Bank of England policy maker Kristin Forbes said the central bank risks damaging the U.K.’s recovery if it waits too long before beginning to raise interest rates.
In an article in the Daily Telegraph newspaper, Forbes said Britain is enjoying a “solid recovery,” and that delaying an increase could mean more aggressive tightening later. The benchmark rate has been at 0.5 percent for more than six years.
“Maintaining interest rates at the current low levels during an expansion risks creating distortions,” she said. Waiting too long “would risk undermining the recovery –- especially if interest rates then need to be increased faster than the gradual path which we expect.”
The comments echo outgoing Monetary Policy Committee member David Miles, who said in an interview published in the Sunday Times that there was an argument to begin raising borrowing costs this month. Minutes of the MPC’s August meeting showed that some officials saw upside risks to medium-term inflation prospects and were divided on when to begin removing emergency stimulus.
The pound was trading at 0.7097 pence per euro as of 9:46 a.m. London time, up 0.1 percent on the day, and was little changed against the dollar at $1.5648. Sterling has gained more than 6 percent on a trade-weighted basis this year.
Forbes also noted that the strength of sterling and the recent drop in oil prices mean the pace of U.K. consumer-price gains could stay “low for longer.” Data on Tuesday will probably show prices stagnated in July, and economists forecast the inflation rate will remain close to zero for months.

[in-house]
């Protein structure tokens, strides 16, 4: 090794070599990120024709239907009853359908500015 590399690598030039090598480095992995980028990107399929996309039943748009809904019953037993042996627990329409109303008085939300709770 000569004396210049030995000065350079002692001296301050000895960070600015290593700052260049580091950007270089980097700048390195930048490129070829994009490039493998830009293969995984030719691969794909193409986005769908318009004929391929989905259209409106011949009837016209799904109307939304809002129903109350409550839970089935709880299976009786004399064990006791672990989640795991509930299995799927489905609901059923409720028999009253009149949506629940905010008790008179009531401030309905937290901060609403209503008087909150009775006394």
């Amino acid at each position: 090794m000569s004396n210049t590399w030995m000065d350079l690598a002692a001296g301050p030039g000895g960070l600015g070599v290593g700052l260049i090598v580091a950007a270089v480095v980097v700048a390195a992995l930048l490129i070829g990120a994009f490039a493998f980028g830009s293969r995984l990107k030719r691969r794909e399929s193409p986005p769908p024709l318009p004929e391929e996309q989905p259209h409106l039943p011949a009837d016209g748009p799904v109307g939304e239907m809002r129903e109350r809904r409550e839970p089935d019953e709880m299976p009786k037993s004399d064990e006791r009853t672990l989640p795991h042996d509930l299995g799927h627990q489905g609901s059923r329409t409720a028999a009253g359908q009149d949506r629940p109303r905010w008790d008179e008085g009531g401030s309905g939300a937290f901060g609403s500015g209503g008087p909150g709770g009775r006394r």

For Forbes, an external member on the MPC, the headline number doesn’t tell the full picture and may “obscure growth in underlying cost pressures.”
She said the start of rate increases will depend “critically on when there is more evidence” that inflation is heading toward the BOE’s 2 percent target. Her key indicators are domestically generated inflation, core inflation and the passthrough from sterling’s recent appreciation to prices.
BOE policy makers including Governor Mark Carney have said the strength of the domestic recovery means the time for rate increases is approaching. Carney expects price growth to pick up in 2016 and said the decision on tightening will come into “sharper relief” around the turn of the year.
“When you look across the U.K. economy there are large parts of it operating in a fairly normal way,” Miles, whose term on the MPC ends on Aug. 31, told the Sunday Times. “Inflation is near zero, so there is no great hurry, but there was at least a case for starting the journey now.”
Forbes also said the time for tighter policy was nearing.
“Enjoy the sunshine and low inflation this holiday season,” she said in her article. “But remember that neither are likely to persist. Stay vigilant against sunburn. I and my colleagues on the MPC will also remain vigilant to changes in the economy.”